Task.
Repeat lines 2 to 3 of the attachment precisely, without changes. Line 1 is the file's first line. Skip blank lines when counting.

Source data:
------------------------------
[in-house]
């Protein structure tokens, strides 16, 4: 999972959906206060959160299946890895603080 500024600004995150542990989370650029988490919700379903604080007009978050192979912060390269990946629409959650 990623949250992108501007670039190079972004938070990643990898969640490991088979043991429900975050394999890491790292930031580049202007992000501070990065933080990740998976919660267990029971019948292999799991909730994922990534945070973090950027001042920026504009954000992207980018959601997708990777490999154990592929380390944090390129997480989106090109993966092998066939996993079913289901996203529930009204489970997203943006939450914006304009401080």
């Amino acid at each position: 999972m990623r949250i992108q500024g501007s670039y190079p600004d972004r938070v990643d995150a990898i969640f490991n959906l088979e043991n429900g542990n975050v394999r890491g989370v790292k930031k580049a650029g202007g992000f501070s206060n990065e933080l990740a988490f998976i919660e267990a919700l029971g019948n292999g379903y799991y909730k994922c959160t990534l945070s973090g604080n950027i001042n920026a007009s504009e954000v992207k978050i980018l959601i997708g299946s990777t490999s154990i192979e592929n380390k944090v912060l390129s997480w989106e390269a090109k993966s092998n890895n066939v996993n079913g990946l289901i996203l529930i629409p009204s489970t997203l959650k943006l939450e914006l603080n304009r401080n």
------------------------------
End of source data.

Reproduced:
């Protein structure tokens, strides 16, 4: 999972959906206060959160299946890895603080 500024600004995150542990989370650029988490919700379903604080007009978050192979912060390269990946629409959650 990623949250992108501007670039190079972004938070990643990898969640490991088979043991429900975050394999890491790292930031580049202007992000501070990065933080990740998976919660267990029971019948292999799991909730994922990534945070973090950027001042920026504009954000992207980018959601997708990777490999154990592929380390944090390129997480989106090109993966092998066939996993079913289901996203529930009204489970997203943006939450914006304009401080």
């Amino acid at each position: 999972m990623r949250i992108q500024g501007s670039y190079p600004d972004r938070v990643d995150a990898i969640f490991n959906l088979e043991n429900g542990n975050v394999r890491g989370v790292k930031k580049a650029g202007g992000f501070s206060n990065e933080l990740a988490f998976i919660e267990a919700l029971g019948n292999g379903y799991y909730k994922c959160t990534l945070s973090g604080n950027i001042n920026a007009s504009e954000v992207k978050i980018l959601i997708g299946s990777t490999s154990i192979e592929n380390k944090v912060l390129s997480w989106e390269a090109k993966s092998n890895n066939v996993n079913g990946l289901i996203l529930i629409p009204s489970t997203l959650k943006l939450e914006l603080n304009r401080n």